Ute elders share culture, tradition though seasonal stories

Cassandra Atencio, Bird Red, and Nathan Maes each play a role in the telling of the Ute Creation story at the Southern Ute Museum, Saturday, Dec. 22.
Malia White Thunder listens intently to the Ute storytelling in her classroom, Wednesday, Dec. 19.
Southern Ute elder, Russell Box Sr. shares traditional Ute stories with the students at SUIMA, Wednesday, Dec. 19.
A painting depicts the “See-atch,” a Sasquatch type character who was known for snatching up children in the dark of night.
Exhibit Preparator Jed Smith puts the final touches on the Southern Ute Museum’s most recent storytelling exhibit, “It All Happened Long Ago” which opened to the public on Saturday, Dec. 22.
Jeremy Wade Shockley | The Southern Ute Drum
Jeremy Wade Shockley | The Southern Ute Drum
Jeremy Wade Shockley | The Southern Ute Drum
Jeremy Wade Shockley | The Southern Ute Drum
Jeremy Wade Shockley | The Southern Ute Drum

Storytelling is an important aspect of Ute culture. These stories are shared and passed down during the winter months, when all the outside activities were slowing down and families were together.

The Southern Ute Indian Montessori Academy (SUIMA) hosted a story night for students and parents in the Ute language classroom on Wednesday, Dec. 19. The following weekend, the Southern Ute Museum (SUM) held a storytelling event as part of their ongoing lecture series, which was open to the public.

Speaking at SUIMA were Southern Ute elders, Pearl Casias and Russell Box Sr., who shared stories with the Ute children over a potluck style dinner. Box, recently penned a memoir, “The Physical and Spiritual Journey of a Southern Ute Elder” with local author Judith Stone. He emphasized the importance that stories have traditionally played in Ute culture.

Box told the story of the “See-atch,” a Sasquatch type character who was known for snatching up children in the dark of night. The story was intended to remind children to listen to their parents and heed the warnings of their elders. Box remembers his parents and grandparents telling fireside stories whenever there was a visitor at their home, the children would sit close and listen, eventually passing these Ute stories on to their children.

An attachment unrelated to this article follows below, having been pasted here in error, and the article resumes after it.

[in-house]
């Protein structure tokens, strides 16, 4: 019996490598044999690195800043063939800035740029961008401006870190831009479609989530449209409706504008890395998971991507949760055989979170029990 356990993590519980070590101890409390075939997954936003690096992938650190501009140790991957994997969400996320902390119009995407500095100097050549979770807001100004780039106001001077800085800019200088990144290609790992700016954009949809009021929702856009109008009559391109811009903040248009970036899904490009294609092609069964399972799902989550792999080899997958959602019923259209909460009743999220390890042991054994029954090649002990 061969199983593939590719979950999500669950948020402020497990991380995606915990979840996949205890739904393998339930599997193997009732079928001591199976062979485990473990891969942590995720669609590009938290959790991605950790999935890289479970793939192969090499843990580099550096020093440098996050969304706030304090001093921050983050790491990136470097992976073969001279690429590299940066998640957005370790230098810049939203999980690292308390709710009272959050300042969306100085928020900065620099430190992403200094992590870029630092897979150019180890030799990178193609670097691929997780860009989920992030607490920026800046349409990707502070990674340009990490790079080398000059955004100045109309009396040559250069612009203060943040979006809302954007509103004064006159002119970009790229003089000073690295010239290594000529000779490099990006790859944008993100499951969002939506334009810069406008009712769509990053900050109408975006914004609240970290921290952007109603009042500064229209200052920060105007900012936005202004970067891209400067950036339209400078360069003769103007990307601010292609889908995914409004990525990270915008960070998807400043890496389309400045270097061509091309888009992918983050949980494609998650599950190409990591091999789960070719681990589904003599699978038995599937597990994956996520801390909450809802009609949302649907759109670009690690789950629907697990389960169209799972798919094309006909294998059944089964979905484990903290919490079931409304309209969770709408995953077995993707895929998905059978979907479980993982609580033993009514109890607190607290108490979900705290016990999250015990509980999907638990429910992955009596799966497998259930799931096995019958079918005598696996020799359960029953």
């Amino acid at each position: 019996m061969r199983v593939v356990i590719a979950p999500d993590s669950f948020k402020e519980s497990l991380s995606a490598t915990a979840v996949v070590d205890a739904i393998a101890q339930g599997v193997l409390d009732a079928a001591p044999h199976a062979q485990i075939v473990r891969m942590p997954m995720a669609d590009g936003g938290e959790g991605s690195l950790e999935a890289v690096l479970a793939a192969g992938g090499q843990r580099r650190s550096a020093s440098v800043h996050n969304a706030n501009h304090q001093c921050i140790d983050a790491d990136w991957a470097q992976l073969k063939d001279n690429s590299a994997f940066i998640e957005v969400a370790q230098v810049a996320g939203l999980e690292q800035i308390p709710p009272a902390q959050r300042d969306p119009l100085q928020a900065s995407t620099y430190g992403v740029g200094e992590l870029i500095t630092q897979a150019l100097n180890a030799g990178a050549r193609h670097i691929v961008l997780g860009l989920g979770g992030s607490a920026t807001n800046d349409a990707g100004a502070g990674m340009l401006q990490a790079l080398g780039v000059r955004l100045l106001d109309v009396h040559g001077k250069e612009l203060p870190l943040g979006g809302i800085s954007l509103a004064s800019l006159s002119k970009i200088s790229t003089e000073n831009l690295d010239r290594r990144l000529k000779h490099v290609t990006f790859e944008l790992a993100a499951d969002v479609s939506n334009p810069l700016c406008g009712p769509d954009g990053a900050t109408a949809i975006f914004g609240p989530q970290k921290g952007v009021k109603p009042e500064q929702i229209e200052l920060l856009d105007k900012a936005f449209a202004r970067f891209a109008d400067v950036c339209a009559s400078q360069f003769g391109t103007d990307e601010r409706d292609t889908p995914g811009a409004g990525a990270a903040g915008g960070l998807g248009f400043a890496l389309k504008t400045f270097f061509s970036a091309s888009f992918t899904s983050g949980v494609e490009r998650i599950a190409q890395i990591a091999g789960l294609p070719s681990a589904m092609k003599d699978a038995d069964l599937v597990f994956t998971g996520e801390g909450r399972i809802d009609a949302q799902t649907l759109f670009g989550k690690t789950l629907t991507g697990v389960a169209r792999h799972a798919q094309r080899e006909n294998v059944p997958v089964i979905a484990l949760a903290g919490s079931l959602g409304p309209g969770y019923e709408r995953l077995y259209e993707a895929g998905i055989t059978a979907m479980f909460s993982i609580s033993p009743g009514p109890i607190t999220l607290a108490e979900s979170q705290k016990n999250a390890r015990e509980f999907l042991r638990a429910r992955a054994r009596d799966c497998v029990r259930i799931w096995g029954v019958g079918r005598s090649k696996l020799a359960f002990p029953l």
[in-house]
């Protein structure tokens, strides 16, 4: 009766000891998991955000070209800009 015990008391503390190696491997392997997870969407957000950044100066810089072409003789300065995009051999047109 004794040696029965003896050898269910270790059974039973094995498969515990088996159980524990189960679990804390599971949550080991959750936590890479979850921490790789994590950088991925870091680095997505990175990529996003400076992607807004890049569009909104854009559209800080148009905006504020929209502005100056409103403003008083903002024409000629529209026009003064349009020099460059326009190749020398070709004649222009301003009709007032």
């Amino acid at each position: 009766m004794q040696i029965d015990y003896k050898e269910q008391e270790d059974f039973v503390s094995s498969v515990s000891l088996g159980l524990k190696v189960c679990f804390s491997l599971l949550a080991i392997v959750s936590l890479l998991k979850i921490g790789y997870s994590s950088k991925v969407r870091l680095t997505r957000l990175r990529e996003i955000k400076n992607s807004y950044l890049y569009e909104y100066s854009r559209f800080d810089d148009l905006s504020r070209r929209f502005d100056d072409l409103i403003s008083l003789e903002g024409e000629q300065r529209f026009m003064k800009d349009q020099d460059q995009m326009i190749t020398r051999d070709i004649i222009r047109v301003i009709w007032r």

Casias told the story of “The Ant and the Grasshopper,” one of the many Ute stories that reflect back on a time where the animals could talk to each other and with people.

The Southern Ute Museum’s storytelling event coincided with the opening of “It All Happened Long Ago,” an exhibit which explores an innovative method of storytelling, while still reinforcing tribal customs, according to the museum’s exhibit statement. In the visual and written exhibit, each animal character encounters moralistic and didactic experiences, each story vividly illustrated by Jed Smith.

Visitors gathered in the great hall of the museum to sip hot coco and listen to stories by Cultural Education Coordinator, Hanley Frost, and Museum Director, Linda Baker on Saturday, Dec 22.

“Wintertime, that’s when the whole family is there, when there is time for grandparents to talk to the children. To teach them beadwork, how to make shawls, ribbon shirts; getting them ready for Bear Dance and other spring ceremonies,” explained Frost.

The evening ended with a live performance of the Ute Creation story, directed by Cassandra Atencio, NAGPRA Coordinator with the Southern Ute Culture Department. Young tribal members donned wolf and coyote attire to play out their skit against a backdrop of hand painted landscapes depicting the Weminuche Wilderness.

Hanley Frost shared the Bear Dance legend, then the story of “Why the Crow is Black,” a family story passed down by his elders. Linda Baker told a tale from her childhood, one that depicted her family traveling around the region and visiting the trading post at Elmore’s Corner. She reinforced the idea that most Ute stories were either oral histories and anecdote passed down through families, or tales of talking animals, each with their own meaning.

 

 

 

 

 

 

 

 

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